Cardiovascular disease in patients with rheumatoid arthritis: results from the QUEST-RA study
1 Hospital de Gran Canaria Dr. Negrin, University of Las Palmas de Gran Canaria, Barranco de la Ballena s/n 35011, Spain
2 Jyväskylä Central Hospital, Jyväskylä, and Medcare Oy, Äänekoski, Finland; Jyväskylä Central Hospital, Keskussairaalantie 19, 40620 Jyväskylä, Finland
3 Research Unit, Spanish Foundation of Rheumatology, C/Marqués de Duero, 5, 1°, 28001, Madrid, Spain
4 Hospital Sierrallana, Torrelavega, B°. de Ganzo, s/n 39300, Spain
5 King Christian the Xth Hospital, Toldbodgade 3, 6300 Gråsten, Denmark
6 Satakunta Central Hospital, Rauman aluesairaala, Steniuksenkatu 2, 26100 Rauma, Finland
7 Hôpital Lapeyronie, 371, avenue du Doyen Gaston Giraud 34295 Montpellier Cedex 5, France
8 Charité – University Medicine Berlin, Chariteplatz 1, 10117 Berlin, Germany
9 Waterford Regional Hospital, Dunmore Road, Waterford, Co Waterford, Ireland
10 Catholic University of Sacred Heart, Largo F. Vito, 1 – 00168, Rome, Italy
11 Medisch Spectrum Twente, Haaksbergerstraat 55, 7513 ER, Enschede, The Netherlands
12 Medical University of Lublin, al. Rac3awickie 1, 20-095, Lublin, Poland
13 Szpital Wojewodzki im. Jana Biziela, Ul. Kornela Ujejskiego 65, 85-104 Bydgoszcz, Poland
14 Hospital General de Castellón, Avenida Benicasim S/N 12004 Castellón, Spain
15 Hudiksvall Medical Clinic, 824 81 Hudiksvall, Sweden
16 Kings College Hospital, Strand, London WC2R 2LS UK
17 Meram Medical Faculty, Selcuk University, Konya 42090, Turkey
18 Rheumatology Institut, Srpskih Junaka 2, 18205 Niška Banja, Serbia
19 Taylor Hospital, 175 East Chester Pike, Ridley Park, Pennsylvania, PA 19078USA
20 Hospital San Juan Bautista, Avenida Illia 200, K4700ABO, Catamarca, Argentina
21 New York University Hospital for Joint Diseases, 301 East 17th Street, New York, New York 10003, USA
Arthritis Research & Therapy 2008, 10:R30 doi:10.1186/ar2383
See related editorial by van Vollenhoven, http://arthritis-research.com/content/10/2/105Published: 6 March 2008
We analyzed the prevalence of cardiovascular (CV) disease in patients with rheumatoid arthritis (RA) and its association with traditional CV risk factors, clinical features of RA, and the use of disease-modifying antirheumatic drugs (DMARDs) in a multinational cross-sectional cohort of nonselected consecutive outpatients with RA (The Questionnaires in Standard Monitoring of Patients with Rheumatoid Arthritis Program, or QUEST-RA) who were receiving regular clinical care.
The study involved a clinical assessment by a rheumatologist and a self-report questionnaire by patients. The clinical assessment included a review of clinical features of RA and exposure to DMARDs over the course of RA. Comorbidities were recorded; CV morbidity included myocardial infarction, angina, coronary disease, coronary bypass surgery, and stroke. Traditional risk factors recorded were hypertension, hyperlipidemia, diabetes mellitus, smoking, physical inactivity, and body mass index. Unadjusted and adjusted hazard ratios (HRs) (95% confidence interval [CI]) for CV morbidity were calculated using Cox proportional hazard regression models.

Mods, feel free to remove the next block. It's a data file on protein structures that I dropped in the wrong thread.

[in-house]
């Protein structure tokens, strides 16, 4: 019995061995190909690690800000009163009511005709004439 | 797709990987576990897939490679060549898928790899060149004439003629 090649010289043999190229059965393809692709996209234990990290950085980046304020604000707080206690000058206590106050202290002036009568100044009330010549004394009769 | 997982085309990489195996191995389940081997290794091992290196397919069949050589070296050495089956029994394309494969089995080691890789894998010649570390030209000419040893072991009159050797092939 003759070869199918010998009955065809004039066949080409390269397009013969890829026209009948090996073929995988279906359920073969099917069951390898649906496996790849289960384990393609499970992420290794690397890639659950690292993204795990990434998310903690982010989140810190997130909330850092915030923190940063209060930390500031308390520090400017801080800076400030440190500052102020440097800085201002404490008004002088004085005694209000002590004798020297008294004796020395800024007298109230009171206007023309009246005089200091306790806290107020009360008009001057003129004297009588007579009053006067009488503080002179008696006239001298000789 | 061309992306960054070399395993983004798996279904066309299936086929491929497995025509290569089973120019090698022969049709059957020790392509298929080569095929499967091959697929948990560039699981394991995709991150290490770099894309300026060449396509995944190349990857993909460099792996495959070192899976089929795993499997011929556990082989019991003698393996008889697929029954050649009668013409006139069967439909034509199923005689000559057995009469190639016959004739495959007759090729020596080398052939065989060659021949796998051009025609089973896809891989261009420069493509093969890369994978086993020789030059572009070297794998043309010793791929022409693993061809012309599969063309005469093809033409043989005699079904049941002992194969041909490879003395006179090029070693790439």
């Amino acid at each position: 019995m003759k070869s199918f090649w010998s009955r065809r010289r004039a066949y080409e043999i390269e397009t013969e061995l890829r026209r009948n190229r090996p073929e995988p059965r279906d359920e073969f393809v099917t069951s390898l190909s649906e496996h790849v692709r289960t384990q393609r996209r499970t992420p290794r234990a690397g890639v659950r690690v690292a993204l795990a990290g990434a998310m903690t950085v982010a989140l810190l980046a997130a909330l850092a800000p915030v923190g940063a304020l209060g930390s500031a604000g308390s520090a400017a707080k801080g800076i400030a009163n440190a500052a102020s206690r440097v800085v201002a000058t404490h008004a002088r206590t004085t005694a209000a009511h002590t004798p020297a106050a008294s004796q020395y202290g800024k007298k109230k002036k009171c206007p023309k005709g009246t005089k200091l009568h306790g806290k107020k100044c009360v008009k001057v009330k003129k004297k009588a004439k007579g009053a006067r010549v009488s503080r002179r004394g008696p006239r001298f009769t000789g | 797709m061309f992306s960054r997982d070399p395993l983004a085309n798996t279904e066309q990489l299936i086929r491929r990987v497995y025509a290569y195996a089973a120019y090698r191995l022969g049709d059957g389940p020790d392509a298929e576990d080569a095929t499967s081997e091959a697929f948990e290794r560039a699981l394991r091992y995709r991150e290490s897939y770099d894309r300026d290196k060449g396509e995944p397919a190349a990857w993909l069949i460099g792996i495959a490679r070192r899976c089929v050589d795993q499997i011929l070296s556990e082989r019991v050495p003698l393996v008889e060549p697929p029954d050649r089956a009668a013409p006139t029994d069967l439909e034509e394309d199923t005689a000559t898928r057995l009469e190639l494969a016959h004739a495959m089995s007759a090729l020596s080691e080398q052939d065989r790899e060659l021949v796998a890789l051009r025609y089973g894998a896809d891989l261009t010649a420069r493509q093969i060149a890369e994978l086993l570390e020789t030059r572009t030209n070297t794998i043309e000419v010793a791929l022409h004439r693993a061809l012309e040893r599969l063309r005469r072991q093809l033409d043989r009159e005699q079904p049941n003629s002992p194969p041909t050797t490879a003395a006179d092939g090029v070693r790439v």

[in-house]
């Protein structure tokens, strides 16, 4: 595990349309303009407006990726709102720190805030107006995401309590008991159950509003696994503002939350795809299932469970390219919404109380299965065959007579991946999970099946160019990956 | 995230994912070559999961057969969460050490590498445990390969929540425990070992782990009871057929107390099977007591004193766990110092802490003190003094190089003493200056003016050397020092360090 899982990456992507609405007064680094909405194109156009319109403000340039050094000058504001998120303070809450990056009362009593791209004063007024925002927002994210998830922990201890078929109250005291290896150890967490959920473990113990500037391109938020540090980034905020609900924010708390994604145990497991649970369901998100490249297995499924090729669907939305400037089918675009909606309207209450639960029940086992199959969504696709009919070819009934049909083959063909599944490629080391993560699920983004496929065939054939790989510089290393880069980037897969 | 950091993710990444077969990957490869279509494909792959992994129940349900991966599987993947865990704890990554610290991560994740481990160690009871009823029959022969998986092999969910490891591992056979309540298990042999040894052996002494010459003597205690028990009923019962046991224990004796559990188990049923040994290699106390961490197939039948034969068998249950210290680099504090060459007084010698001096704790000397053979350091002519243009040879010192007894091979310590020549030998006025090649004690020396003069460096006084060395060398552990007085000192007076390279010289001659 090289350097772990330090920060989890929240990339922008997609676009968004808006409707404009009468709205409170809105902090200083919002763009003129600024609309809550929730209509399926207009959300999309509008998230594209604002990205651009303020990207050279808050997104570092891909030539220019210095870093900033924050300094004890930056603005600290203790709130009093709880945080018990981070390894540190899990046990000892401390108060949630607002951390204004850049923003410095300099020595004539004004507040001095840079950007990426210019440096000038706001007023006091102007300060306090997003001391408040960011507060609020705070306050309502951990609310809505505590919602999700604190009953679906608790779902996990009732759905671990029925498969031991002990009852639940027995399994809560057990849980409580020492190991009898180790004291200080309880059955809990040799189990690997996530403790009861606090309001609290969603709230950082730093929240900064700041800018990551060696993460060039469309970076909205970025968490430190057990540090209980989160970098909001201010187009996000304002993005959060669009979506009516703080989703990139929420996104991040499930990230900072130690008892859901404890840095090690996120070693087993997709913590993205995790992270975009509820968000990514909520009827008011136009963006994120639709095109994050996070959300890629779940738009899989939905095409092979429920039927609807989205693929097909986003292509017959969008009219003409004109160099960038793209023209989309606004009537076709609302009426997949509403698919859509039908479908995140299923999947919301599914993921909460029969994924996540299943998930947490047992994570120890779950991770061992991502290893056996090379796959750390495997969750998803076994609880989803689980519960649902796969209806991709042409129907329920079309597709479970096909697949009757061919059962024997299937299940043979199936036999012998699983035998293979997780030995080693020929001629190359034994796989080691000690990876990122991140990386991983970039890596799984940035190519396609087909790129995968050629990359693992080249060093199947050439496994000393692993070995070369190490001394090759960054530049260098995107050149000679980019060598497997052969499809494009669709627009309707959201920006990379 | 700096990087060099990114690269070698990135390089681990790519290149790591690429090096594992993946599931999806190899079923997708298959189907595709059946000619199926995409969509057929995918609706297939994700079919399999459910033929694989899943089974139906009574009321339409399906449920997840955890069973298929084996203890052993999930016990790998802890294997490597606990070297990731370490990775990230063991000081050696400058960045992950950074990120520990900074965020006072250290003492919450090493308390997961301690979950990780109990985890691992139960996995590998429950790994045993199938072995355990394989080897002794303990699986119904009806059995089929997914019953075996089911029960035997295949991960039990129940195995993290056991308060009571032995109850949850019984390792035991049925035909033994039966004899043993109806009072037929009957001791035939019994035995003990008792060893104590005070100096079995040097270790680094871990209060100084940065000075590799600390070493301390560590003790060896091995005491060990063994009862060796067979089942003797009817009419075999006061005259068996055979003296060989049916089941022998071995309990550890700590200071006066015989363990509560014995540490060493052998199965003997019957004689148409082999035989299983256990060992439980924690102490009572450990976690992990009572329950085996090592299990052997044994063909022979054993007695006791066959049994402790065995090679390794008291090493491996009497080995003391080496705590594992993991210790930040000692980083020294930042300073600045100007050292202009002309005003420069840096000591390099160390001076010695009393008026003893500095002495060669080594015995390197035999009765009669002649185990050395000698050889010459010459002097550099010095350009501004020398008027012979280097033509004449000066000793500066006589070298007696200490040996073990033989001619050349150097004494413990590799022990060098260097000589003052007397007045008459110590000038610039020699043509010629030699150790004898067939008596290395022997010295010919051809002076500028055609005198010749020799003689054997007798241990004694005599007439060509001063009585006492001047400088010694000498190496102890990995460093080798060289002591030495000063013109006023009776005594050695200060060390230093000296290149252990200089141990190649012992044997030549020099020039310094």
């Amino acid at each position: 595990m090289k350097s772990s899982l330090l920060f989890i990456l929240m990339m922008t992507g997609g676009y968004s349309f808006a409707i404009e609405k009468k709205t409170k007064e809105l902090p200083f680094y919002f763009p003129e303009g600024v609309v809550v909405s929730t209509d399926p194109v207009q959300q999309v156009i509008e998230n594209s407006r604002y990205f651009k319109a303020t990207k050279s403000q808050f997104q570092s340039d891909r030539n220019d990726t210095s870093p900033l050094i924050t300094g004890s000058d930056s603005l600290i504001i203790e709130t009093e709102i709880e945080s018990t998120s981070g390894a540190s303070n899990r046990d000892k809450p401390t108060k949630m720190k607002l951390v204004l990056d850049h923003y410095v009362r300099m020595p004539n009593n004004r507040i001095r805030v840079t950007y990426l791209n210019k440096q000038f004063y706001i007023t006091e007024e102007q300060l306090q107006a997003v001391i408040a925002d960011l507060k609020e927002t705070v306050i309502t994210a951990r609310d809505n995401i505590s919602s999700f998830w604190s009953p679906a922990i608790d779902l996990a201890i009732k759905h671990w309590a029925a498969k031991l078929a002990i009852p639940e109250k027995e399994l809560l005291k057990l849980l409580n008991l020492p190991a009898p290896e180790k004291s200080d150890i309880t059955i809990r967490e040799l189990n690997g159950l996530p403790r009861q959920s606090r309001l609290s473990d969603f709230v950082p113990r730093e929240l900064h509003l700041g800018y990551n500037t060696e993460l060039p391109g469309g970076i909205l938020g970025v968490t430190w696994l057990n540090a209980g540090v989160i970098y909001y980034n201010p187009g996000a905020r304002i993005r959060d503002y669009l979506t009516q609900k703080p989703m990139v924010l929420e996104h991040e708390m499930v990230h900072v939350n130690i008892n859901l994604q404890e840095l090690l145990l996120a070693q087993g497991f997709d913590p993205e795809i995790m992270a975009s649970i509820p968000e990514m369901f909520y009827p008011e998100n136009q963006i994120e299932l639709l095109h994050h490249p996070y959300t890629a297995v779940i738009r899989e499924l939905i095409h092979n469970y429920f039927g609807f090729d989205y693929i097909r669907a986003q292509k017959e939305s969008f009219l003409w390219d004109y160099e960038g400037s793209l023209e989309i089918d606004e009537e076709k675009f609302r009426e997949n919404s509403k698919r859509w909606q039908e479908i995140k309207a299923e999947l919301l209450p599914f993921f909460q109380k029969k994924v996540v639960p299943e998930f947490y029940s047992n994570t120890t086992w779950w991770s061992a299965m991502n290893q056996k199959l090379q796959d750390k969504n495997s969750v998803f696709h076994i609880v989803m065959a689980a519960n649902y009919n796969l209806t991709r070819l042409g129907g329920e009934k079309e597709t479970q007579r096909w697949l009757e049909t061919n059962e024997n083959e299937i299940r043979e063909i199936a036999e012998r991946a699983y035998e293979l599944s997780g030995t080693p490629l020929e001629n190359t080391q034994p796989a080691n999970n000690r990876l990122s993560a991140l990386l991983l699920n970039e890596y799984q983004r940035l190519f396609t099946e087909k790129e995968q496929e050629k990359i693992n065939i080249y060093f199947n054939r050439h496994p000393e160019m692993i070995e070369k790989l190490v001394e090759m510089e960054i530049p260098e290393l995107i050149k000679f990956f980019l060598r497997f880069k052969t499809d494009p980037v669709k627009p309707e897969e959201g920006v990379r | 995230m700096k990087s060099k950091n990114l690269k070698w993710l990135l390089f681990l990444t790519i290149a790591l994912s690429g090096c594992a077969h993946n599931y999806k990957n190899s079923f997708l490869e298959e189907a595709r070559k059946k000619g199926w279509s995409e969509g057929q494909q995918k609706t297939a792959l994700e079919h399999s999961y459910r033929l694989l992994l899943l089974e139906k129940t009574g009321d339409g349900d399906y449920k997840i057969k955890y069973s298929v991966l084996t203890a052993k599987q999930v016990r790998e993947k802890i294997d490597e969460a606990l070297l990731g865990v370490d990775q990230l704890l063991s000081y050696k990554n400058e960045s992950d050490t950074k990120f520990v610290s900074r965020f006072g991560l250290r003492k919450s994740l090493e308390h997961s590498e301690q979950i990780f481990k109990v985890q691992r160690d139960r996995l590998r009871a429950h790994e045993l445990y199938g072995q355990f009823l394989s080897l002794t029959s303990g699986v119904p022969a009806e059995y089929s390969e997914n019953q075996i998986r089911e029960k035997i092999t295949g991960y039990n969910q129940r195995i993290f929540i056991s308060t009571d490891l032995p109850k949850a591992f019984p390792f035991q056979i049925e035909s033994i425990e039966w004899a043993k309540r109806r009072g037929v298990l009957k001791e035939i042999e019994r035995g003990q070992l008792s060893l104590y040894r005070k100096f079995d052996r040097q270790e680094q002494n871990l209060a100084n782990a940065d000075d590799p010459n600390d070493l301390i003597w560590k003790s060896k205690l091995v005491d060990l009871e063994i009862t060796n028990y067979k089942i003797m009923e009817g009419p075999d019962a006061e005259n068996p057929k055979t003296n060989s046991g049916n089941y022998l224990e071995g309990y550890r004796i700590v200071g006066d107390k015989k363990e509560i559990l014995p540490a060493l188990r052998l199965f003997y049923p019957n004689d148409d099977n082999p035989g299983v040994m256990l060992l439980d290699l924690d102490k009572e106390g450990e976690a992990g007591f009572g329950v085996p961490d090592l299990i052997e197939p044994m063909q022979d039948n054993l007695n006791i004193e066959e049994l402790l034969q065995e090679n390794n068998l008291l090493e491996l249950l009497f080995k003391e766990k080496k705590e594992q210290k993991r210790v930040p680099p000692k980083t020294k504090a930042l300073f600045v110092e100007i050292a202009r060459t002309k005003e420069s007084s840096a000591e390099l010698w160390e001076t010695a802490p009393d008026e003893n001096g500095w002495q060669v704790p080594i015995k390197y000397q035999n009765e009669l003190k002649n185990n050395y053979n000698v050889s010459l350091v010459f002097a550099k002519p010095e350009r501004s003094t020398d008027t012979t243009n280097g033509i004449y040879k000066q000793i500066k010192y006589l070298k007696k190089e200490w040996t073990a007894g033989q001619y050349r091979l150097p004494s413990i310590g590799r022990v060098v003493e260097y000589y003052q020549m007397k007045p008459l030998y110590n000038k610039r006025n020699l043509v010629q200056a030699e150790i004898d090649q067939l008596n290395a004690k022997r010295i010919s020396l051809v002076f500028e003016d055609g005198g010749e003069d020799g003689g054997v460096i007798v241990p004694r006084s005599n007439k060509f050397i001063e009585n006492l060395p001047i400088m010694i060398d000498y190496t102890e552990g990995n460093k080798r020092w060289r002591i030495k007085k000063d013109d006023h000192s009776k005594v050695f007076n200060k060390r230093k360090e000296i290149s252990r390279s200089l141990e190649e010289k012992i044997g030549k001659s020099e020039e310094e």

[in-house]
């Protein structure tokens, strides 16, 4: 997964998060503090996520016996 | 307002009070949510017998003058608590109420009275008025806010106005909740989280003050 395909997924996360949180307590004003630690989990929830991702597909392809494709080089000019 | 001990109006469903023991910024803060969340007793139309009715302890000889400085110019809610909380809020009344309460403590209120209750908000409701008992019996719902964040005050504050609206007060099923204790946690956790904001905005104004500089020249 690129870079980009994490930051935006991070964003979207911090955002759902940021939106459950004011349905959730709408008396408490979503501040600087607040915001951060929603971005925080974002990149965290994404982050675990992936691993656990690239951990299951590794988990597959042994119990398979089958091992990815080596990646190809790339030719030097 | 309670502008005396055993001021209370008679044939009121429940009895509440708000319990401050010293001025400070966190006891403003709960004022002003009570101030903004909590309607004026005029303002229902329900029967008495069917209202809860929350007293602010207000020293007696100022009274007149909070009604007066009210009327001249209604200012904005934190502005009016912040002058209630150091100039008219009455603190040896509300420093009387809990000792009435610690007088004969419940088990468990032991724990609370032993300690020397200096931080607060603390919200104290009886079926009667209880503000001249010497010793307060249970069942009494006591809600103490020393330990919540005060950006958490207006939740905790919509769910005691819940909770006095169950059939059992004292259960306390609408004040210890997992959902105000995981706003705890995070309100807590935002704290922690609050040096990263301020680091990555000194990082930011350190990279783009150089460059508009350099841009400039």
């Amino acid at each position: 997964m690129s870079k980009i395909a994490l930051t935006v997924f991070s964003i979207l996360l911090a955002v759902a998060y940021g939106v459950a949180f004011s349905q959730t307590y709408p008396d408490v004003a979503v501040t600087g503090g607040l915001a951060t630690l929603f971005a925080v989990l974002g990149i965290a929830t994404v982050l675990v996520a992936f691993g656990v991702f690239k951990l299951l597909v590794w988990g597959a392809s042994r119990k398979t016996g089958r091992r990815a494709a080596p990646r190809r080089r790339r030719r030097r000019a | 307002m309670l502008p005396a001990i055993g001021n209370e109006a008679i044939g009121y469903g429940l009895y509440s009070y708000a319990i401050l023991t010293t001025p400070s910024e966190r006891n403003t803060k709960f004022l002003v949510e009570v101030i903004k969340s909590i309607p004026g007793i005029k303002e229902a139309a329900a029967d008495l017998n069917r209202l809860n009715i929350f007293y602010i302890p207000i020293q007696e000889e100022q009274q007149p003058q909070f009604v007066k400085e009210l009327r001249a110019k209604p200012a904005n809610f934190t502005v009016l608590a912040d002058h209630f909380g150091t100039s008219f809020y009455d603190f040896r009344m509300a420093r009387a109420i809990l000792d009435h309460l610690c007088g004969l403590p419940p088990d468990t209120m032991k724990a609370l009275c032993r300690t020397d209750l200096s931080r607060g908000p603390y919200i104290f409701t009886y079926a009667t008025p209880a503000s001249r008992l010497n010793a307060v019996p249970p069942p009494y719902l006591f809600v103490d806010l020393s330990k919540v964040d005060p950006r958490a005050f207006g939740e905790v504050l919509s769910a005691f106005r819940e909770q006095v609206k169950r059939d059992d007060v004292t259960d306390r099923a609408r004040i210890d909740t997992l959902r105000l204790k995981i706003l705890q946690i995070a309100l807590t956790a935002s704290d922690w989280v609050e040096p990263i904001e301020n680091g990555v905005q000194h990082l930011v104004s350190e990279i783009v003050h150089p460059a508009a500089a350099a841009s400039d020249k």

Between January 2005 and October 2006, the QUEST-RA project included 4,363 patients from 48 sites in 15 countries; 78% were female, more than 90% were Caucasian, and the mean age was 57 years. The prevalence for lifetime CV events in the entire sample was 3.2% for myocardial infarction, 1.9% for stroke, and 9.3% for any CV event. The prevalence for CV risk factors was 32% for hypertension, 14% for hyperlipidemia, 8% for diabetes, 43% for ever-smoking, 73% for physical inactivity, and 18% for obesity. Traditional risk factors except obesity and physical inactivity were significantly associated with CV morbidity. There was an association between any CV event and age and male gender and between extra-articular disease and myocardial infarction. Prolonged exposure to methotrexate (HR 0.85; 95% CI 0.81 to 0.89), leflunomide (HR 0.59; 95% CI 0.43 to 0.79), sulfasalazine (HR 0.92; 95% CI 0.87 to 0.98), glucocorticoids (HR 0.95; 95% CI 0.92 to 0.98), and biologic agents (HR 0.42; 95% CI 0.21 to 0.81; P < 0.05) was associated with a reduction of the risk of CV morbidity; analyses were adjusted for traditional risk factors and countries.
In conclusion, prolonged use of treatments such as methotrexate, sulfasalazine, leflunomide, glucocorticoids, and tumor necrosis factor-alpha blockers appears to be associated with a reduced risk of CV disease. In addition to traditional risk factors, extra-articular disease was associated with the occurrence of myocardial infarction in patients with RA.